Scientists have recorded marks on the skin of mummified bodies, dating back to approximately 3300 BC as being tattoos. Egyptian and Nubian mummies have been found with tattoos which date back to 2000 BC, with classical authors mentioning the use of tattoos in connection with Greeks, ancient Germans, Thracians and ancient Britons.
Evidence show tattoos as being a global practice, being discovered in ancient Egypt, Greenland, Siberia and New Zealand thousands of years before Captain Cook encountered it in the South Pacific with merchant and naval seamen bringing the art to Europe and America. While its meaning varies from place to place, tattoos have most often served as a sign of one’s passage through life or simply of beautifying the body.
Tattoos in the west were once regarded as repulsive, but has gone on to enjoy great popularity in recent years with people from every walk of life. Every where we look, we find people sporting all manner of tattoos.
October 1991 saw a five thousand year old man sporting a number of tattoos making headlines all over the world when his frozen body was discovered on a mountain between Austria and Italy. There were clothes, a bow with arrows, a bronze axe and flint for making a fire. It appeared that the man had been out hunting and was caught in a snow storm as he tried returning home. He is the only body from the Bronze Age found in a glacier and is the best preserved corpse ever discovered. Although small, fifty eight tattoos were counted on his body. Tools or instruments that are thought to have been used for tattooing were discovered, dated back between 10.000BC -38.000 BC along with clay and stone figure engraved with designs. Although his tattoos do not appear to represent anything and the truth may never be found, theories and speculations can only be made.
Archeologists excavated a the first of a long row of graves in the Altai Mountains of Southern Siberia just after the second world war that had been full of permanently frozen ice keeping everything in them perfectly preserved. In the second grave, archeologists found a well preserved Chieftain with some excellent tattoos which are the oldest known picture tattoos depicting totems and game animals. They had been done in a very distinctive style which was repeated in everything else that was made in that particular time.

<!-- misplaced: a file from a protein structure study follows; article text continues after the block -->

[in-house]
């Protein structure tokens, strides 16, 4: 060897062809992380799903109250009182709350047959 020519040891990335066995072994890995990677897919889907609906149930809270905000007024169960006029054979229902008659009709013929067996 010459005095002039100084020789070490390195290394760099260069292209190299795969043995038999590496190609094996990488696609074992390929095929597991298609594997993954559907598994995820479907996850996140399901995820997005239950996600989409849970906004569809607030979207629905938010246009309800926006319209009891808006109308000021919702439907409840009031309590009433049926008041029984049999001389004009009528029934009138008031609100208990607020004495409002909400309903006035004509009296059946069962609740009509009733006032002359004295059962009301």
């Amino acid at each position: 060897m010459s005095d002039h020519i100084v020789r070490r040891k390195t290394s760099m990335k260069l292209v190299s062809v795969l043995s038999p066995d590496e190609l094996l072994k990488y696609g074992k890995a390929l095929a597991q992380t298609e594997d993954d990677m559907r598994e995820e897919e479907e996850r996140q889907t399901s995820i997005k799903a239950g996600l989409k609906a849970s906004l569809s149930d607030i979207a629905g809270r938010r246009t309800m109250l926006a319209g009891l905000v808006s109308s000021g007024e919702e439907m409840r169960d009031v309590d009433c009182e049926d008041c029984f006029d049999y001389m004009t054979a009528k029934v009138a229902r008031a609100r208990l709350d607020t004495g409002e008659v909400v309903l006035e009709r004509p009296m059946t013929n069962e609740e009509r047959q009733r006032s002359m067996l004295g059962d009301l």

Many Indians tribes in North and South America tattooed themselves routinely on the body and face simply by pricking, while other tribes in California introduced color into their scratches. Many tribes of the Artic, mostly Inuit, and some people from Siberia made punctures with needles in which a thread coated with pigment was drawn under the skin, while in Polynesia, Pigment was pricked into the skin by tapping on a tool shaped like a small rake.
The Maori from New Zealand are famous for their tattooing done in the style by making shallow colored grooves in distinctive, complex designs on the face and buttocks by striking a small bone-cutting tool into the skin. When the Europeans arrived in the 1700s, the Maori began using the metal that settlers brought with them for a more conventional style of tattooing.